Lansing — Two top advisers to Gov. Rick Snyder urged switching Flint back to Detroit’s water system in October 2014 after General Motors Co. said the city’s heavily chlorinated river water was rusting engine parts, according to governor’s office emails examined by The Detroit News.

Valerie Brader, then Snyder’s environmental policy adviser, requested that the governor’s office ask Flint’s emergency manager to return to Detroit’s system on Oct. 14, 2014, three weeks before Snyder’s re-election.

Mike Gadola, then the governor’s chief legal counsel, agreed Flint should be switched back to Detroit water nearly a year before state officials relented to public pressure and independent research showing elevated levels of lead in the water and bloodstreams of Flint residents.

“To anyone who grew up in Flint as I did, the notion that I would be getting my drinking water from the Flint River is downright scary,” Gadola wrote. “Too bad the (emergency manager) didn’t ask me what I thought, though I’m sure he heard it from plenty of others.”

Gadola said his mother remains a resident of Flint, adding a personal alarm to his message that was received by Snyder’s Chief of Staff Dennis Muchmore, Deputy Chief of Staff Beth Clement and then-Communications Director Jarrod Agen and Brader.

“Nice to know she’s drinking water with elevated chlorine levels and fecal coliform,” Gadola said. “I agree with Valerie (Brader). They should try to get back on the Detroit system as a stopgap ASAP before this thing gets too far out of control.”

Snyder’s office released this week to The Detroit News nearly 1,600 pages of emails related to Flint’s 2014 switch to river water blamed on causing the leaching of lead into the city’s drinking water supply. The governor’s office is exempt from the state’s public records law, but Snyder said Monday he wanted to make the records open in the interest of transparency.The string of emails is the earliest indication that some of Snyder’s closest advisers were privately worried that Flint’s water troubles could mushroom into the crisis that now consumes the administration 16 months later.

The emails make clear that the governor’s aides discussed poor water quality in Flint as early as the fall of 2014 after the city issued limited boil-water advisories because of an outbreak of E. coli and total coliform bacteria in the water supply.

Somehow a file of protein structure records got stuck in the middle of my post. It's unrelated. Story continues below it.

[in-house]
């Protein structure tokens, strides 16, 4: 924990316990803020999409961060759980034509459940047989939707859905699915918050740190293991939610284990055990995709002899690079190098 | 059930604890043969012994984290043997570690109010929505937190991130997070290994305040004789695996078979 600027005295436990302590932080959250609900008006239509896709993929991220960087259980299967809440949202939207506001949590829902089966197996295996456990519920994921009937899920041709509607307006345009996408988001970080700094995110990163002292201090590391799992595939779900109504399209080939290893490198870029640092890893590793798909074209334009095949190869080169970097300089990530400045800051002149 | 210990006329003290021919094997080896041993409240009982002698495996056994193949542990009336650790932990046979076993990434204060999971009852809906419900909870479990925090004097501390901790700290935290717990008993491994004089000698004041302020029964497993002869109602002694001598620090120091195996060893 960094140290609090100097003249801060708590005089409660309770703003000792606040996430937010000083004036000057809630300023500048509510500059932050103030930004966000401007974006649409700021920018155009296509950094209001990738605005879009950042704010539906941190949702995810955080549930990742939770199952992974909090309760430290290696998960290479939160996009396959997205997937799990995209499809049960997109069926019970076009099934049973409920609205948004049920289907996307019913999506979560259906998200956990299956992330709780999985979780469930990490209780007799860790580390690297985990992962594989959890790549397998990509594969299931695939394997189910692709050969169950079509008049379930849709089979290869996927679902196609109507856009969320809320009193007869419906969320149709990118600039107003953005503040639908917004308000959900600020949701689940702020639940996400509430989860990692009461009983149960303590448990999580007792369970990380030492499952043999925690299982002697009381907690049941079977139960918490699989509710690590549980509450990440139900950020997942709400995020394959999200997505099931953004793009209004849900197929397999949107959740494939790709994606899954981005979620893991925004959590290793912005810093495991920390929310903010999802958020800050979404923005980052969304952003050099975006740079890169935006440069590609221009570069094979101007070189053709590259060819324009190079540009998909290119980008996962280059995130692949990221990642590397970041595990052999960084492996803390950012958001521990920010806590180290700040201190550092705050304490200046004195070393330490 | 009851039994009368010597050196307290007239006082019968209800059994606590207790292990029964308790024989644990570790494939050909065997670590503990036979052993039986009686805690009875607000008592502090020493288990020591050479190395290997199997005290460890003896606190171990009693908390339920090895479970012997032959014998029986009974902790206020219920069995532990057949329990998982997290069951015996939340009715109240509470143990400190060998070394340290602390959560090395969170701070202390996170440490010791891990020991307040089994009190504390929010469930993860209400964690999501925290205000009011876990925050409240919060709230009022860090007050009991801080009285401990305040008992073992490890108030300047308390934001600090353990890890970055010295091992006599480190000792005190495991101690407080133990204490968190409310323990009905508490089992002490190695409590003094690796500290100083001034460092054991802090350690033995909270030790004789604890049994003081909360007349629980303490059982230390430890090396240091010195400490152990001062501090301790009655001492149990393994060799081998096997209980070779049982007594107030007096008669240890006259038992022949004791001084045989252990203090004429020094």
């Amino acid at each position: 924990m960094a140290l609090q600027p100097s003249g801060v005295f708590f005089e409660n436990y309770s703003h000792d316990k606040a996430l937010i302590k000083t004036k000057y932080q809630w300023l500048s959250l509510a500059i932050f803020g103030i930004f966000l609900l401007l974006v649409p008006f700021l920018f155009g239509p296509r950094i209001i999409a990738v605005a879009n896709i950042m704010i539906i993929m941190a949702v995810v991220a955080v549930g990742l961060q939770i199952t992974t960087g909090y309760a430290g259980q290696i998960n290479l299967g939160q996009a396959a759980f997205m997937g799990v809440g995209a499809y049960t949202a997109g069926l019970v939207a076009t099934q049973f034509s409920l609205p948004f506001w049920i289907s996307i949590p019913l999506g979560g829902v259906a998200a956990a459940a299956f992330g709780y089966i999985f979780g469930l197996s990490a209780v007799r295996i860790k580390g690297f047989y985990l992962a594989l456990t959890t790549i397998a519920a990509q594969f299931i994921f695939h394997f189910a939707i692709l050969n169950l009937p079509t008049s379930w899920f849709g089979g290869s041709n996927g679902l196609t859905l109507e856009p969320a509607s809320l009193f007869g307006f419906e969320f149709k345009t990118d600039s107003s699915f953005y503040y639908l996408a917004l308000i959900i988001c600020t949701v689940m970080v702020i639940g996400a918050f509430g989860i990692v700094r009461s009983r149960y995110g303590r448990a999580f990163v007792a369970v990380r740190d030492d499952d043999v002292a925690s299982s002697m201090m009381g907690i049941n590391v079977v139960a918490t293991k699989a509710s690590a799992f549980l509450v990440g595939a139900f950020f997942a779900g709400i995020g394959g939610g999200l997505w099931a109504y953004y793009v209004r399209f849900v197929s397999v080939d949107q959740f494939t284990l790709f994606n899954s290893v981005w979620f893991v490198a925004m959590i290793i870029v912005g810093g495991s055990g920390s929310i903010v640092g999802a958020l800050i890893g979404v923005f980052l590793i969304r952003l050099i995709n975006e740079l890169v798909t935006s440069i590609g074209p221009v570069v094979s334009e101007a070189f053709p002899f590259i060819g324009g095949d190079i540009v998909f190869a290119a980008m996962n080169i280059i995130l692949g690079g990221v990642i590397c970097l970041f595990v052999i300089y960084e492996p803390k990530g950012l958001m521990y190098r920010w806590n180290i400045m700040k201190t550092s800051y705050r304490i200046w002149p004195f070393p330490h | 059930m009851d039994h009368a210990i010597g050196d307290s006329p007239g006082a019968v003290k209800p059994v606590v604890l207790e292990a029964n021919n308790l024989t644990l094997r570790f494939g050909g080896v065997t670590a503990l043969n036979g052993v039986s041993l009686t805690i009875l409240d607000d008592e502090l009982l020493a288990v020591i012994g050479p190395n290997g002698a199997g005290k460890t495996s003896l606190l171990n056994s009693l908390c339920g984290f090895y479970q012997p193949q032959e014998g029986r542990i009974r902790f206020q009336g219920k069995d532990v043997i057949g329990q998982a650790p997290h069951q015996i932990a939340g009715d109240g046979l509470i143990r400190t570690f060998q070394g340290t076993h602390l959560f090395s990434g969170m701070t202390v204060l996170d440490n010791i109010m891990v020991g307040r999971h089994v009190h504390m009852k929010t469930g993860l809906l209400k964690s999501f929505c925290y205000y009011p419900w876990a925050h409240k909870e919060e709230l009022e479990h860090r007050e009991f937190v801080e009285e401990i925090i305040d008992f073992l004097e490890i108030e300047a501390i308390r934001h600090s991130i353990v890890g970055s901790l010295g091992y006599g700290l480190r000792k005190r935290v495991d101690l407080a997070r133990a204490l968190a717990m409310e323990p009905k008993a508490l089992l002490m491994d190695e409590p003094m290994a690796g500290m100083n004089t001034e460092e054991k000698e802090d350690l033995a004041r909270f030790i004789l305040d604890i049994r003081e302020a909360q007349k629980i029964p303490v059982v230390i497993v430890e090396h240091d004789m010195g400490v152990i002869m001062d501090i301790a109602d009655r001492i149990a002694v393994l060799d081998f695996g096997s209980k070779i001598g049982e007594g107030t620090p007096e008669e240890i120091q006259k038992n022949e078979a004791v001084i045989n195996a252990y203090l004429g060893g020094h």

Concerns about chlorine

Brader’s email alludes to festering concerns about how the chlorine used to kill the bacteria outbreak was causing the formation of a harmful disinfection byproduct known as trihalomethane, a carcinogen that can increase the risk of cancer, liver, kidney and central nervous system problems.

“Specifically, there has been a boil water order due to bacterial contamination,” Brader wrote. “What is not yet broadly known is that attempts to fix that have led to some levels of chlorine-related chemicals that can cause long-term damage if not remedied (though we believe they will remedy them before any damage would occur in the population).”

Two months later, the Department of Environmental Quality issued a Safe Drinking Water Act violation to Flint for the high levels of trihalomethanes in the water. Flint violated the law twice more until coming into compliance on Sept. 2, 2015, state records show.

Despite the staff concerns about the city’s brownish water quality, Snyder’s staff never took a recommendation to him that Flint be switched back to Detroit water until the following October.

“I certainly was never in a meeting with him (Snyder), nor did I raise what I wrote in that email,” said Brader, who is now handling Flint water legal matters for the governor. “And to my knowledge, neither did Mike Gadola.”

Agen, who is now chief of staff, acknowledged Thursday “there’s a series of dots that weren’t connected” related to Flint’s water problems.

“This angers me when I look at all of this — there’s all these bits and pieces and it’s all not getting put together,” Agen told The Detroit News.

Switchback costs an issue